In 2015, the Internet Governance Forum (IGF) started a community-driven process to showcase successful initiatives that address how the next billion people can be connected to the internet. The process, which focuses on four UN Sustainable Development Goals – Access to affordable, reliable, sustainable and modern energy (SDG 7), Decent work and economic growth (SDG 8), Industry, innovation and infrastructure (SDG 9) and Partnerships for the Goals (SDG 17) – was the focus of an IGF 2018 session on Day 1: "Connecting and Enabling the Next Billion(s)". Participants analysed the evolution of the process and showcased successful initiatives, as well as barriers and challenges to the half of the world that is still offline.
The session started with Mary Uduma from Jaeno Digital Solutions (Nigeria) raising the issue of how many people throughout the world are still left out of the gains of technology, with many still fearing that technology will steal their jobs: "The internet is a disrupter, but the challenge is how can we redistribute the gains of innovation. Fair distribution is the key issue to address. What policies can help reorient legacy skills so that people are not left out and we all grow together?"
Representing APC, Carlos Rey-Moreno reminded the room that half the people on the planet still don’t have access to the internet, and this is due to infrastructure. "The trend is that mobile infrastructure won’t grow much in the coming years, but let's acknowledge all the actors at a local level that are increasing the infrastructure in areas where traditional market players are not investing." He stressed the importance of access to radio spectrum as critical for enabling these actors and the need for regulatory environments that allow them to provide affordable access. He showcased some examples, including the work of APC member Rhizomatica with the Zapotec community in Oaxaca, Mexico, where they provided cellular service to overlooked communities, and the work of Colnodo, another APC member, with underserved communities in Colombia. "Let's remember that community networks are contributing not only to SDG 9, Industry, innovation and infrastructure, but also to SDG 8: Decent work and economic growth. We need to think outside of market terms, think of social development instead of profit only."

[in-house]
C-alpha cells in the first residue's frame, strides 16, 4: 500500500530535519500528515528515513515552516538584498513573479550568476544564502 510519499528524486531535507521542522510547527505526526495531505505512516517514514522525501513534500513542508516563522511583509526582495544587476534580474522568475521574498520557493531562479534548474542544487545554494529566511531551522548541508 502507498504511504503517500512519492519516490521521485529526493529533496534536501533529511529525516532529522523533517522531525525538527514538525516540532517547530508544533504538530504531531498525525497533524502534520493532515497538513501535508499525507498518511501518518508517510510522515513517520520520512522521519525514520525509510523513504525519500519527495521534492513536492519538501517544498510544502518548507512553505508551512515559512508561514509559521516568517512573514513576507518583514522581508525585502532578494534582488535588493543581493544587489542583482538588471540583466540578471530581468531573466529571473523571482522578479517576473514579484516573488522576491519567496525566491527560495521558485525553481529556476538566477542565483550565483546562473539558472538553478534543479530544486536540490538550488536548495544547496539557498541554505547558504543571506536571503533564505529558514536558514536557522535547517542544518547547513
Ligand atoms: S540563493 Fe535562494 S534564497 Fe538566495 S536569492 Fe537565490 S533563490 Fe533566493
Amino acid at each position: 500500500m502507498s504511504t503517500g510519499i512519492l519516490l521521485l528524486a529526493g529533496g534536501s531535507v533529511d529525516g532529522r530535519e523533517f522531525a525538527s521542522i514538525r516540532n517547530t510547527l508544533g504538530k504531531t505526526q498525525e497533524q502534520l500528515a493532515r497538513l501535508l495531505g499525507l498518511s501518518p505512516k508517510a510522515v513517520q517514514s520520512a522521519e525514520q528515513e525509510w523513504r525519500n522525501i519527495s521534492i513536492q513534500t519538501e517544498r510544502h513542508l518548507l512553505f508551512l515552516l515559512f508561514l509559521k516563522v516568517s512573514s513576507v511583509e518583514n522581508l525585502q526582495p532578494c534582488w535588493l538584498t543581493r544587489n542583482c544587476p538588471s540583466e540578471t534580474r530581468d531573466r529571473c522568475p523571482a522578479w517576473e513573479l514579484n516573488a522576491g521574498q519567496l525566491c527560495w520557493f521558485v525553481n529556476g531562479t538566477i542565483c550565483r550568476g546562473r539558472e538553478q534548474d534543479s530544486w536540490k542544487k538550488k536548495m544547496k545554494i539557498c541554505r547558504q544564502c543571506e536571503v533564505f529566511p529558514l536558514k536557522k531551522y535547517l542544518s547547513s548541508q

Regarding the gender divide, the need for much more work to ensure that women are not left out was stressed. The EQUALS Global Partnership for Gender Equality in the Digital Age was highlighted as an initiative that has helped bring women to tech and tech to women, improving the lives of people worldwide. “The internet is the most powerful tool for inclusion the world has ever seen, but women are still lagging behind. It’s critical that our work connecting the next billion does not leave women behind,” said Joyce Dogniez, senior director of Global Community Engagement at the Internet Society and vice chair of EQUALS.
Other contributions addressed the issue of network disruptions and the need for providers to be accountable and to notify people, as disruptions affect millions of people and their ability to do their work.
"Access is important, but what is really crucial is meaningful access," was one of the conclusions to the session.
For more examples on the role of community networks in providing meaningful access, come to our 2018 Global Information Society Watch (GISWatch) launch tomorrow, 13 November.
Output documents from the first three phases of the process are available here.
Photo: Arturo Bregaglio